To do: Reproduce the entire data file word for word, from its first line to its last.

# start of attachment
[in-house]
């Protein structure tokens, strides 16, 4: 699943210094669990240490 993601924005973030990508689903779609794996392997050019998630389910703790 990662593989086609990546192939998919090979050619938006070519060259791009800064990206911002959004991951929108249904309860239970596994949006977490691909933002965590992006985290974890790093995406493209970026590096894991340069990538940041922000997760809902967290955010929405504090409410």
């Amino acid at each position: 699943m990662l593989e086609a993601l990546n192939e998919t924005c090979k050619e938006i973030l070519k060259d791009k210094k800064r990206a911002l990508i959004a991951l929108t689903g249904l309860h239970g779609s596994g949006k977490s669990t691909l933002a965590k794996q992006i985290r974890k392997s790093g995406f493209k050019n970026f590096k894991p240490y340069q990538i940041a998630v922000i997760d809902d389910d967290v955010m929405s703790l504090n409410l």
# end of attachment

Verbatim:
[in-house]
């Protein structure tokens, strides 16, 4: 699943210094669990240490 993601924005973030990508689903779609794996392997050019998630389910703790 990662593989086609990546192939998919090979050619938006070519060259791009800064990206911002959004991951929108249904309860239970596994949006977490691909933002965590992006985290974890790093995406493209970026590096894991340069990538940041922000997760809902967290955010929405504090409410």
């Amino acid at each position: 699943m990662l593989e086609a993601l990546n192939e998919t924005c090979k050619e938006i973030l070519k060259d791009k210094k800064r990206a911002l990508i959004a991951l929108t689903g249904l309860h239970g779609s596994g949006k977490s669990t691909l933002a965590k794996q992006i985290r974890k392997s790093g995406f493209k050019n970026f590096k894991p240490y340069q990538i940041a998630v922000i997760d809902d389910d967290v955010m929405s703790l504090n409410l």